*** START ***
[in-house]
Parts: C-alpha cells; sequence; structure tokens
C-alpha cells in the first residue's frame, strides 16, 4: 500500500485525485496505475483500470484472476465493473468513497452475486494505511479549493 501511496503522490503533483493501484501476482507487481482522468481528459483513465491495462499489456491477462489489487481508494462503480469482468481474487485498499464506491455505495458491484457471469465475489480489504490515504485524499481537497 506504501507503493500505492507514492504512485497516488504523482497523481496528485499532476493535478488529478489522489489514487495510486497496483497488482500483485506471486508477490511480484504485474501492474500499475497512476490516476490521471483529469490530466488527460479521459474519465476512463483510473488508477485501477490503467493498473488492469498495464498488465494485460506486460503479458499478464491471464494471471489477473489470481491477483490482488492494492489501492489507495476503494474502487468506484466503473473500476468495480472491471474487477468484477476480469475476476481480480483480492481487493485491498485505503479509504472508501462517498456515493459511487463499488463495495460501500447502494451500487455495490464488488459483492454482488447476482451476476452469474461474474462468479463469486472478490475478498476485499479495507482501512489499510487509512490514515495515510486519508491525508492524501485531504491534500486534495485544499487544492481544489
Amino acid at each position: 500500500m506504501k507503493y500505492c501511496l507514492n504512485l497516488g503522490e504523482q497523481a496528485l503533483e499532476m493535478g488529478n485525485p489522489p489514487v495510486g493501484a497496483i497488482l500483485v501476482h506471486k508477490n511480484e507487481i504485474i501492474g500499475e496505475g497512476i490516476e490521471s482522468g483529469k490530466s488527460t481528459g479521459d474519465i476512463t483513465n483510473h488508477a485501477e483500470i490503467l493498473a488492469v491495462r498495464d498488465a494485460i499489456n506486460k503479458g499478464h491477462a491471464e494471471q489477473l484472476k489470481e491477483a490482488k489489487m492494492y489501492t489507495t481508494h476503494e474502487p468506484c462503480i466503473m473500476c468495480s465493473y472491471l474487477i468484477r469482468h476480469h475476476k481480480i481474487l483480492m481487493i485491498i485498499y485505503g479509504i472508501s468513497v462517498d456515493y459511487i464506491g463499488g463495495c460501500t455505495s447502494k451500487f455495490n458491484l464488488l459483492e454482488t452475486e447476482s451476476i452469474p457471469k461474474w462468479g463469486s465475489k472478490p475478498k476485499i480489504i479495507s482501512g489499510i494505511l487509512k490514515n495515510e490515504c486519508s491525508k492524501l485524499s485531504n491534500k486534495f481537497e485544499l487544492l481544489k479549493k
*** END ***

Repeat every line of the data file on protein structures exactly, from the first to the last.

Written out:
[in-house]
Parts: C-alpha cells; sequence; structure tokens
C-alpha cells in the first residue's frame, strides 16, 4: 500500500485525485496505475483500470484472476465493473468513497452475486494505511479549493 501511496503522490503533483493501484501476482507487481482522468481528459483513465491495462499489456491477462489489487481508494462503480469482468481474487485498499464506491455505495458491484457471469465475489480489504490515504485524499481537497 506504501507503493500505492507514492504512485497516488504523482497523481496528485499532476493535478488529478489522489489514487495510486497496483497488482500483485506471486508477490511480484504485474501492474500499475497512476490516476490521471483529469490530466488527460479521459474519465476512463483510473488508477485501477490503467493498473488492469498495464498488465494485460506486460503479458499478464491471464494471471489477473489470481491477483490482488492494492489501492489507495476503494474502487468506484466503473473500476468495480472491471474487477468484477476480469475476476481480480483480492481487493485491498485505503479509504472508501462517498456515493459511487463499488463495495460501500447502494451500487455495490464488488459483492454482488447476482451476476452469474461474474462468479463469486472478490475478498476485499479495507482501512489499510487509512490514515495515510486519508491525508492524501485531504491534500486534495485544499487544492481544489
Amino acid at each position: 500500500m506504501k507503493y500505492c501511496l507514492n504512485l497516488g503522490e504523482q497523481a496528485l503533483e499532476m493535478g488529478n485525485p489522489p489514487v495510486g493501484a497496483i497488482l500483485v501476482h506471486k508477490n511480484e507487481i504485474i501492474g500499475e496505475g497512476i490516476e490521471s482522468g483529469k490530466s488527460t481528459g479521459d474519465i476512463t483513465n483510473h488508477a485501477e483500470i490503467l493498473a488492469v491495462r498495464d498488465a494485460i499489456n506486460k503479458g499478464h491477462a491471464e494471471q489477473l484472476k489470481e491477483a490482488k489489487m492494492y489501492t489507495t481508494h476503494e474502487p468506484c462503480i466503473m473500476c468495480s465493473y472491471l474487477i468484477r469482468h476480469h475476476k481480480i481474487l483480492m481487493i485491498i485498499y485505503g479509504i472508501s468513497v462517498d456515493y459511487i464506491g463499488g463495495c460501500t455505495s447502494k451500487f455495490n458491484l464488488l459483492e454482488t452475486e447476482s451476476i452469474p457471469k461474474w462468479g463469486s465475489k472478490p475478498k476485499i480489504i479495507s482501512g489499510i494505511l487509512k490514515n495515510e490515504c486519508s491525508k492524501l485524499s485531504n491534500k486534495f481537497e485544499l487544492l481544489k479549493k